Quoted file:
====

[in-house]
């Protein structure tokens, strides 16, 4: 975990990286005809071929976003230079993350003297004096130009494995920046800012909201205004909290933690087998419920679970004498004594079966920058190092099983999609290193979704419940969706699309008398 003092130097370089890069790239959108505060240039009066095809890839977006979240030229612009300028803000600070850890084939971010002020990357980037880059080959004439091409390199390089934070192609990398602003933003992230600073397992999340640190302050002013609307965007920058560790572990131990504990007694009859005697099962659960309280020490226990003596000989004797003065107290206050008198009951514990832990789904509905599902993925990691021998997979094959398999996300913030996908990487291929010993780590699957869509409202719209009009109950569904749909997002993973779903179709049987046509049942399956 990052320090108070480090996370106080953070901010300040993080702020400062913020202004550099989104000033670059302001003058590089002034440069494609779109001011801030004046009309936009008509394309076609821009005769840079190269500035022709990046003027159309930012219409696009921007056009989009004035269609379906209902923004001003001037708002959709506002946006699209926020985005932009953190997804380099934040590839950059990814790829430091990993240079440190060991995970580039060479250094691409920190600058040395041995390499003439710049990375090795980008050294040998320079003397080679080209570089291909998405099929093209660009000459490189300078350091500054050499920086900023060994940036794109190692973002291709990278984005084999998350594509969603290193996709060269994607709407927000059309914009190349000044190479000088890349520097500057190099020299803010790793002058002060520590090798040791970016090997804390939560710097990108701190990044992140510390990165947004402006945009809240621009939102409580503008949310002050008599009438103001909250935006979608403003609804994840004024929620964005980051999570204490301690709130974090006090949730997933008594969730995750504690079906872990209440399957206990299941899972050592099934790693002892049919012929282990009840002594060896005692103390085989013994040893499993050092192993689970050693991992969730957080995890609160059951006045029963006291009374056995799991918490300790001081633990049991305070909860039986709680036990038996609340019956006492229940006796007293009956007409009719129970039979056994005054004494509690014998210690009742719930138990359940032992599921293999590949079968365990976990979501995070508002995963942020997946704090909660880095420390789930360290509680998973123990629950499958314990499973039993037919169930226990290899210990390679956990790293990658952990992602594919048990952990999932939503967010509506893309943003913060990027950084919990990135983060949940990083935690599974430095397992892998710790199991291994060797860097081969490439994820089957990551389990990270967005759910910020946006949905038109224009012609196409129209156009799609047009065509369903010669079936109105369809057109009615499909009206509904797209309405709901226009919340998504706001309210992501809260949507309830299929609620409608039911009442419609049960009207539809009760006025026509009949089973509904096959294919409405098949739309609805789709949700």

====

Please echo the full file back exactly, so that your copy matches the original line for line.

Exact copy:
[in-house]
């Protein structure tokens, strides 16, 4: 975990990286005809071929976003230079993350003297004096130009494995920046800012909201205004909290933690087998419920679970004498004594079966920058190092099983999609290193979704419940969706699309008398 003092130097370089890069790239959108505060240039009066095809890839977006979240030229612009300028803000600070850890084939971010002020990357980037880059080959004439091409390199390089934070192609990398602003933003992230600073397992999340640190302050002013609307965007920058560790572990131990504990007694009859005697099962659960309280020490226990003596000989004797003065107290206050008198009951514990832990789904509905599902993925990691021998997979094959398999996300913030996908990487291929010993780590699957869509409202719209009009109950569904749909997002993973779903179709049987046509049942399956 990052320090108070480090996370106080953070901010300040993080702020400062913020202004550099989104000033670059302001003058590089002034440069494609779109001011801030004046009309936009008509394309076609821009005769840079190269500035022709990046003027159309930012219409696009921007056009989009004035269609379906209902923004001003001037708002959709506002946006699209926020985005932009953190997804380099934040590839950059990814790829430091990993240079440190060991995970580039060479250094691409920190600058040395041995390499003439710049990375090795980008050294040998320079003397080679080209570089291909998405099929093209660009000459490189300078350091500054050499920086900023060994940036794109190692973002291709990278984005084999998350594509969603290193996709060269994607709407927000059309914009190349000044190479000088890349520097500057190099020299803010790793002058002060520590090798040791970016090997804390939560710097990108701190990044992140510390990165947004402006945009809240621009939102409580503008949310002050008599009438103001909250935006979608403003609804994840004024929620964005980051999570204490301690709130974090006090949730997933008594969730995750504690079906872990209440399957206990299941899972050592099934790693002892049919012929282990009840002594060896005692103390085989013994040893499993050092192993689970050693991992969730957080995890609160059951006045029963006291009374056995799991918490300790001081633990049991305070909860039986709680036990038996609340019956006492229940006796007293009956007409009719129970039979056994005054004494509690014998210690009742719930138990359940032992599921293999590949079968365990976990979501995070508002995963942020997946704090909660880095420390789930360290509680998973123990629950499958314990499973039993037919169930226990290899210990390679956990790293990658952990992602594919048990952990999932939503967010509506893309943003913060990027950084919990990135983060949940990083935690599974430095397992892998710790199991291994060797860097081969490439994820089957990551389990990270967005759910910020946006949905038109224009012609196409129209156009799609047009065509369903010669079936109105369809057109009615499909009206509904797209309405709901226009919340998504706001309210992501809260949507309830299929609620409608039911009442419609049960009207539809009760006025026509009949089973509904096959294919409405098949739309609805789709949700």